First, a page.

Turkey’s Erdoğan threatens to send troops into Libya
Bill Van Auken
12 December 2019
Turkey is prepared to send troops into Libya should the war-ravaged north African nation’s besieged government in Tripoli ask for Ankara’s aid, President Recep Tayyip Erdoğan warned Tuesday.
The threat of intervention came as the Libyan capital, a metropolitan area comprising some two million inhabitants, appeared to be on the brink of an all-out battle between the collection of militias supporting the Tripoli-based, UN-recognized Government of National Accord (GNA) of Prime Minister Fayez al-Sarraj and the so-called Libyan National Army (LNA), which is aligned with a rival government based upon the Libyan House of Representatives in the eastern port city of Tobruk.
Libya, once the wealthiest country in Africa, boasting the continent’s largest oil reserves, was transformed into a so-called failed state and plunged into a permanent state of chaos and bloodshed by the 2011 US-NATO war for regime change. A seven-month-long bombing campaign was launched in support of CIA-backed Islamist militias to destroy Libya’s security forces and vital infrastructure and overthrow the government of Muammar Gaddafi, who was tortured and murdered by an Islamist lynch mob.
Turkey is the sole power providing significant material support to the GNA of Prime Minister al-Sarraj in Tripoli. The Tobruk government and the LNA, which is commanded by the 76-year-old “Field Marshal” Khalifa Haftar, has won backing from Egypt, the United Arab Emirates, Jordan, Saudi Arabia, France and Russia.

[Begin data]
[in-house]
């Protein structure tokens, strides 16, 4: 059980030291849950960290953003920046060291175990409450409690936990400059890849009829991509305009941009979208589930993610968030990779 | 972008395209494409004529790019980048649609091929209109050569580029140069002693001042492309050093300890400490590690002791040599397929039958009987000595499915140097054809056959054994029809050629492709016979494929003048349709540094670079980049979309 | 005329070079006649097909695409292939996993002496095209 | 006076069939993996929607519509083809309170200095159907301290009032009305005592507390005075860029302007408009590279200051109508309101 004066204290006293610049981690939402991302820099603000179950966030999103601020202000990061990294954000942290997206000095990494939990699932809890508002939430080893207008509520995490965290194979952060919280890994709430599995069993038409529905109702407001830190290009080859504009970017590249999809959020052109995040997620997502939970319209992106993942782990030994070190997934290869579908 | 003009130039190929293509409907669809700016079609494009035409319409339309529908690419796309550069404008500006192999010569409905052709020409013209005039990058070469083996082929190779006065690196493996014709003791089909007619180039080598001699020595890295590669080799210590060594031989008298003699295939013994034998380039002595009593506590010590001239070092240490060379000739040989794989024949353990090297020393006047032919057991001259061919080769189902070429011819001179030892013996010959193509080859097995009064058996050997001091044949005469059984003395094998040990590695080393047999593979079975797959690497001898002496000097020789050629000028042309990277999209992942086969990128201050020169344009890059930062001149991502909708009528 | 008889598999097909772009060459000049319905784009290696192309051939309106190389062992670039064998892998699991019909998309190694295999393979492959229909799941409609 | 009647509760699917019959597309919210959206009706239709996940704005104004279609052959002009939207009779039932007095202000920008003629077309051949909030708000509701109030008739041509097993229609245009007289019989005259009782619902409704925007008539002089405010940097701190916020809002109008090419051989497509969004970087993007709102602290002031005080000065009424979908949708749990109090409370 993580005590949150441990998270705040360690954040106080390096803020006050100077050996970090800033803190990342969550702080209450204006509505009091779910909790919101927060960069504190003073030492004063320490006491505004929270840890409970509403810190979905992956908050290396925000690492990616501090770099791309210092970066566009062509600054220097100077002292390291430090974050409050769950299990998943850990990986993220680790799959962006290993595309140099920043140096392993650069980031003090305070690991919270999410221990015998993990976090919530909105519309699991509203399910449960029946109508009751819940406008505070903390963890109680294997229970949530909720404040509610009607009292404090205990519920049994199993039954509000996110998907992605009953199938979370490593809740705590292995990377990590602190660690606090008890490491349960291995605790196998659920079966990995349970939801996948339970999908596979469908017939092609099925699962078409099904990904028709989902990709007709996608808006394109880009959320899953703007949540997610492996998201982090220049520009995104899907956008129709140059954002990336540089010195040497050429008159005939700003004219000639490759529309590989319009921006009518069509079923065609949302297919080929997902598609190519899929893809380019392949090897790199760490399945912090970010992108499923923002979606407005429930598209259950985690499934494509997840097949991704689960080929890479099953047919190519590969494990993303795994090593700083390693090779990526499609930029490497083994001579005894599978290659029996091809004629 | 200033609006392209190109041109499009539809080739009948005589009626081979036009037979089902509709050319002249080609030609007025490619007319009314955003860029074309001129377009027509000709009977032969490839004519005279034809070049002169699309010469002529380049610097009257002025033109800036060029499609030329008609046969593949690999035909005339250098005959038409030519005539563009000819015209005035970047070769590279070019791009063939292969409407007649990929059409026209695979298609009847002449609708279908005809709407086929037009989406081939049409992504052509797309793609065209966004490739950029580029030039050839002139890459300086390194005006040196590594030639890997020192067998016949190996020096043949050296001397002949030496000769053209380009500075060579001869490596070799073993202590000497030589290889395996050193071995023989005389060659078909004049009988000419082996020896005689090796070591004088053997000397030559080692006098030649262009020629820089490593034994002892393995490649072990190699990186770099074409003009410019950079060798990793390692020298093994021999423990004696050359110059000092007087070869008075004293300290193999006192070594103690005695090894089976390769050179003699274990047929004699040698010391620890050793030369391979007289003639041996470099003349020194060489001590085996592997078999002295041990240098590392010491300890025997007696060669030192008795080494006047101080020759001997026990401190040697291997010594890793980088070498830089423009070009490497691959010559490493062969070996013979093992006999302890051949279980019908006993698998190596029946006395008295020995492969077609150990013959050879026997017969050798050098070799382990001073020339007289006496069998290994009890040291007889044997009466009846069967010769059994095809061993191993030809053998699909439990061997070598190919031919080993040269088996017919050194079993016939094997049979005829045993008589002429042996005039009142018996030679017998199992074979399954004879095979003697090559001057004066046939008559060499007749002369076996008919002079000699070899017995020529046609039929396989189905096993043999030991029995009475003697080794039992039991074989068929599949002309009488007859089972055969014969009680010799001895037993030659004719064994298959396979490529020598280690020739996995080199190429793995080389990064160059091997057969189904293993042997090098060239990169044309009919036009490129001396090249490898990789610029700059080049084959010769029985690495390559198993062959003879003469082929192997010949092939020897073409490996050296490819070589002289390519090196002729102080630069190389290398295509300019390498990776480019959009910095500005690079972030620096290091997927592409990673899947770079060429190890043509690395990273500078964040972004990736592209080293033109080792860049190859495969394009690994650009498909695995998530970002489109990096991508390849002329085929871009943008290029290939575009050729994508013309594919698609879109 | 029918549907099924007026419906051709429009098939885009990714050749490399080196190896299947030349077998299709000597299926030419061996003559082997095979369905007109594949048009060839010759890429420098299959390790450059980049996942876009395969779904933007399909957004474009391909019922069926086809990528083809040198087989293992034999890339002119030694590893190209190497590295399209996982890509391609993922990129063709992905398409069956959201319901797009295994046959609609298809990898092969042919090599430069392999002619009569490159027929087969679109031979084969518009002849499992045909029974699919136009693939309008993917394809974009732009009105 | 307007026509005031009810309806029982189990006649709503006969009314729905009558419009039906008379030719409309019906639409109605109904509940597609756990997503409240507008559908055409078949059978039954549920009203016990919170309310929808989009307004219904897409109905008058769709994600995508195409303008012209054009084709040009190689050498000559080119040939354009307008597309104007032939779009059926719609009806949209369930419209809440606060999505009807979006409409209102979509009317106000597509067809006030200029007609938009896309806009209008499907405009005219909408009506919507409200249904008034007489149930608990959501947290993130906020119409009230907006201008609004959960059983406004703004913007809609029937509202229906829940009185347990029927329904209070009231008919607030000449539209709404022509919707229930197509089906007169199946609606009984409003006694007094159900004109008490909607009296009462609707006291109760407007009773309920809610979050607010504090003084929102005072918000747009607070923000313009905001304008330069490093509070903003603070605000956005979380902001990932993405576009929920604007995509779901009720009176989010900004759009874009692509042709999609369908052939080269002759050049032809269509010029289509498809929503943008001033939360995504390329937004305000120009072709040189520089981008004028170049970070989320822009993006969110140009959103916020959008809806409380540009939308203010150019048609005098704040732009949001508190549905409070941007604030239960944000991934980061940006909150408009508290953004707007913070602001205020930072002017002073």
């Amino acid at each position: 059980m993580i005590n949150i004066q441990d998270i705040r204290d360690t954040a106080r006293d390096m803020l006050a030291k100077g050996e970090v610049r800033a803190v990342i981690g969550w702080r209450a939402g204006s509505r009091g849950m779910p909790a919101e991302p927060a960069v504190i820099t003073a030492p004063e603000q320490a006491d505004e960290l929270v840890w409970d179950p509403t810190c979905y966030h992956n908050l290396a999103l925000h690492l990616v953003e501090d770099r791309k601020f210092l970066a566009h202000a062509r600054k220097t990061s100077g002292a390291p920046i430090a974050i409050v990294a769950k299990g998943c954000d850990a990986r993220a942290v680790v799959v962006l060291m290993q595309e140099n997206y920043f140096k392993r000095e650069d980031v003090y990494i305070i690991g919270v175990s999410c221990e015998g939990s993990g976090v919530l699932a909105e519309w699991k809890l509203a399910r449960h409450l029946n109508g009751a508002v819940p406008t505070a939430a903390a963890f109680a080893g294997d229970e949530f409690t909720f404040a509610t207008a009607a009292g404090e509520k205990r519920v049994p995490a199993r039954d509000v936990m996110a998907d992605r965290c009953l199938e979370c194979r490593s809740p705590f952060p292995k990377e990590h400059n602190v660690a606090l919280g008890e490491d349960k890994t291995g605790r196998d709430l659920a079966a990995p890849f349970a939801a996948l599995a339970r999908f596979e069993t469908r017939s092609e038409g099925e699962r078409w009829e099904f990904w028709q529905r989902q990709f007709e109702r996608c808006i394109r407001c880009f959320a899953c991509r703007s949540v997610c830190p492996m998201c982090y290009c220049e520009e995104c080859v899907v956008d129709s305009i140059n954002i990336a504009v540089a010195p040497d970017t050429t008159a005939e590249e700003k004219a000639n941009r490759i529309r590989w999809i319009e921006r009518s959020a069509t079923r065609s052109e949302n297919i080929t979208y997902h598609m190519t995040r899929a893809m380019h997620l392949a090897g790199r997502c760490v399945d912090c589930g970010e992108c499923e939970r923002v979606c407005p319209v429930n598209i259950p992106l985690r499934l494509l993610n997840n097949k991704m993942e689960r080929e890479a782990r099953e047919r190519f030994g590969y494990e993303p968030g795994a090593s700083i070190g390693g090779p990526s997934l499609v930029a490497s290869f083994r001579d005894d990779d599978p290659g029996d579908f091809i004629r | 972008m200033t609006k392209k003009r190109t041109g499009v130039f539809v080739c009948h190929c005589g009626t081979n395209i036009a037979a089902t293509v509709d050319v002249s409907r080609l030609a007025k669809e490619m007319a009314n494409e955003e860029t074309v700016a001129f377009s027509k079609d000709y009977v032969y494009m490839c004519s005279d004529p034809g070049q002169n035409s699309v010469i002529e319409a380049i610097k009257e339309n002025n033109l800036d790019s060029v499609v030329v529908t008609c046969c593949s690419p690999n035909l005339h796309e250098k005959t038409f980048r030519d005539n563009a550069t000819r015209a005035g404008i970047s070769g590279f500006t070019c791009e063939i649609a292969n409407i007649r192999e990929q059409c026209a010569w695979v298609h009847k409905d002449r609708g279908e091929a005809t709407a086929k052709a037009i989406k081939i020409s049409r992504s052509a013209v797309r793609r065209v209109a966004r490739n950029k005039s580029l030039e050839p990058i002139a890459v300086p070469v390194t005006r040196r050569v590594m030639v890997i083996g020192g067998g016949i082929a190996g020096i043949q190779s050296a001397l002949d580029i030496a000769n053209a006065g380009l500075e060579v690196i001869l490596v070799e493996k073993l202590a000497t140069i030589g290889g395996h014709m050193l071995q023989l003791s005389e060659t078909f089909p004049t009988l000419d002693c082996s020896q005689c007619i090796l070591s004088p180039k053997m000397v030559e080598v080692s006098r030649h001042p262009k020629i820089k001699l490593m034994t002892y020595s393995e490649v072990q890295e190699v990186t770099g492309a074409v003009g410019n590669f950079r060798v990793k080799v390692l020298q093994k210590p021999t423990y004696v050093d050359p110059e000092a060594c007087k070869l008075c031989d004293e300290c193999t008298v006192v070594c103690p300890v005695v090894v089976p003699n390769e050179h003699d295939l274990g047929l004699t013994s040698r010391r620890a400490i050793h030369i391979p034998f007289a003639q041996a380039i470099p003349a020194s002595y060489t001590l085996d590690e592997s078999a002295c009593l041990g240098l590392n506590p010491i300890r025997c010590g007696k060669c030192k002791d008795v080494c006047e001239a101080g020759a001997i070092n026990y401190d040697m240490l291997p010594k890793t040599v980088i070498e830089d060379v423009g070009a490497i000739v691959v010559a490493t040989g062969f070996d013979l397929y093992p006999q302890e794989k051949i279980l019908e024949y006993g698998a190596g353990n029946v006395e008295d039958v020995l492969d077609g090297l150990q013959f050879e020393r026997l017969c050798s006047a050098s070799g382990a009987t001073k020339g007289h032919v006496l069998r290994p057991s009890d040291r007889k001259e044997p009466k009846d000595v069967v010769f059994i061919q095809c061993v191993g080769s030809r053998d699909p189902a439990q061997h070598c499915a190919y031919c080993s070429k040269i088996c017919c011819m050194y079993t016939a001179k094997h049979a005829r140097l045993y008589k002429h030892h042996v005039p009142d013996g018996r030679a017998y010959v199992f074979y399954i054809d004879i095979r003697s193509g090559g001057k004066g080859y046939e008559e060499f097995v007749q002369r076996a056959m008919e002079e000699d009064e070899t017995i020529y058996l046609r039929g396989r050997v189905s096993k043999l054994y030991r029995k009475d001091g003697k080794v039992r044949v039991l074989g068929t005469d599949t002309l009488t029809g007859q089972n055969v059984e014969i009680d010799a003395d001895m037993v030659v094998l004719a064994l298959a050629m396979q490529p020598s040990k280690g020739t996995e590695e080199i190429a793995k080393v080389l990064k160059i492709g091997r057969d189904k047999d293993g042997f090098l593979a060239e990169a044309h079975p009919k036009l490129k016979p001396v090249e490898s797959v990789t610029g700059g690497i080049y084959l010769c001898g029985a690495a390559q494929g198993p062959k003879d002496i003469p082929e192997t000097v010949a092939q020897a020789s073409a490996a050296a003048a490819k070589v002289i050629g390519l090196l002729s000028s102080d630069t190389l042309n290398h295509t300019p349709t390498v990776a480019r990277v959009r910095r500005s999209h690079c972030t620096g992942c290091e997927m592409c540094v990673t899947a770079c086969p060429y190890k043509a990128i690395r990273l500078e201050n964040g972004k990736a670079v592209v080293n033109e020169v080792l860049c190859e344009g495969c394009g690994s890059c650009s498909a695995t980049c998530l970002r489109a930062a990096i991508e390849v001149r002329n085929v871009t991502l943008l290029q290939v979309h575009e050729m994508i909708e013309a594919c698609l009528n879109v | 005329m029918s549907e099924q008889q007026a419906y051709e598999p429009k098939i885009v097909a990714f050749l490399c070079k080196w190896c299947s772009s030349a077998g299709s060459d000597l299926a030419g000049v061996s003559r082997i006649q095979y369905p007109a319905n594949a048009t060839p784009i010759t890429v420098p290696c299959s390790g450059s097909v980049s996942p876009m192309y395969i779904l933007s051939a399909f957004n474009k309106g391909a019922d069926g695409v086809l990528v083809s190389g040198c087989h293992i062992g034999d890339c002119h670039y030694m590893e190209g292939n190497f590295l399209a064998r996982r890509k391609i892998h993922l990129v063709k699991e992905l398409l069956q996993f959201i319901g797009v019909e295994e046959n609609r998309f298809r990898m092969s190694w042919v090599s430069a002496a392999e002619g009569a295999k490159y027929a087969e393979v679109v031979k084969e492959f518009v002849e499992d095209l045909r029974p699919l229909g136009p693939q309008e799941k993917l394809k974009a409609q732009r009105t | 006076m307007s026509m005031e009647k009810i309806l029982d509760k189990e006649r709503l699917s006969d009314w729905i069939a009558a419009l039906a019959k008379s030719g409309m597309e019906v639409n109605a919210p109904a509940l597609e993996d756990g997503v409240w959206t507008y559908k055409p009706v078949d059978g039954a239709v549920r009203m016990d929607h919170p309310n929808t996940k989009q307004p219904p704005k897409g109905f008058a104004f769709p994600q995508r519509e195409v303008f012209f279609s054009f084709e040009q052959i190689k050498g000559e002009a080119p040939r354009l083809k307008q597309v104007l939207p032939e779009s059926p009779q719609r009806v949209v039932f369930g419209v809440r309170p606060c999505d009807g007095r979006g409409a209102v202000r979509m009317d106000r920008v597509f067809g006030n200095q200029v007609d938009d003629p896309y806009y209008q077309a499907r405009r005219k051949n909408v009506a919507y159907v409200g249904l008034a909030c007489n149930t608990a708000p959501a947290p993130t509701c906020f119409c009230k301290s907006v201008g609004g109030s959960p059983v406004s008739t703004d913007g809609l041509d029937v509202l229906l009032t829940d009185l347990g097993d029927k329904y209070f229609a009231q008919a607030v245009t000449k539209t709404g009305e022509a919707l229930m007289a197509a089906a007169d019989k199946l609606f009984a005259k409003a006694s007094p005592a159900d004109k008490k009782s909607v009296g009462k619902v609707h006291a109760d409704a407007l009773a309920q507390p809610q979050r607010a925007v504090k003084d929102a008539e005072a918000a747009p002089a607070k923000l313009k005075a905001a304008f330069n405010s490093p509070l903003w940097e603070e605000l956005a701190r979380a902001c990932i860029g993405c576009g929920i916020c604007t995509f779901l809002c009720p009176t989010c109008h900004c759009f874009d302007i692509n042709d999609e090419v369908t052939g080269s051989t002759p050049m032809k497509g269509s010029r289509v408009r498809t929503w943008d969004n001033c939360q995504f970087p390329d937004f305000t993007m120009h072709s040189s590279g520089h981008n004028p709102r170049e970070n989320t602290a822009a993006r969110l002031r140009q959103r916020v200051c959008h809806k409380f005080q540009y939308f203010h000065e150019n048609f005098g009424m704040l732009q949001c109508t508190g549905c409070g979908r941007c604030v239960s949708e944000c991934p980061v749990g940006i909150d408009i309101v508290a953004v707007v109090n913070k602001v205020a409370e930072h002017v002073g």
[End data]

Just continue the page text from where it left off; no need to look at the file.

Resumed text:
Washington’s attitude toward the conflict has been ambiguous. While the US formally recognizes the GNA in Tripoli and has called for a ceasefire, President Donald Trump spoke personally to Haftar last April as his forces were mounting a previous siege of Tripoli and, afterwards, praised him for playing a “significant role in fighting terrorism and securing Libya’s oil resources.”
A former Gaddafi general turned CIA asset, Haftar spent two decades living near the CIA’s headquarters in Langley, Virginia, collaborating in US plots against the Gaddafi government, before returning to Libya shortly after the NATO war began in 2011 to lead NATO-backed “rebels.”
Haftar’s forces have appeared to gain the upper hand amid reports of Russian aid in the form of military contractors as well as warplanes and air defense systems that have given them control of Libyan airspace.
Washington’s standpoint has appeared to shift in opposition to the increased Russian role. Last month, the chief of the US military’s Africa Command (AFRICOM), Gen. Stephen Townsend, said that a Russian air defense battery had shot down a US military surveillance drone near Tripoli. He acknowledged that the US drone may have been mistaken for one of the Turkish drones used by the GNA militias to attack Haftar’s forces. He added, “But they certainly know who it belongs to now and they are refusing to return it. They say they don’t know where it is, but I am not buying it.” US officials also suggested that Russia was “exploiting” the crisis created by US imperialism’s destruction of Libya’s government and society eight years ago.
On Wednesday, US Secretary of State Mike Pompeo said that he had discussed Libya the day before with his Russian counterpart, Sergei Lavrov, in Washington, and had insisted that there was “no military solution.” He also reiterated US support for an arms embargo imposed against Libya in 2011, an embargo that was blatantly violated by the CIA in supplying arms to the Islamist militias in the country, weapons that later found their way to Al Qaeda-linked forces in Syria and elsewhere.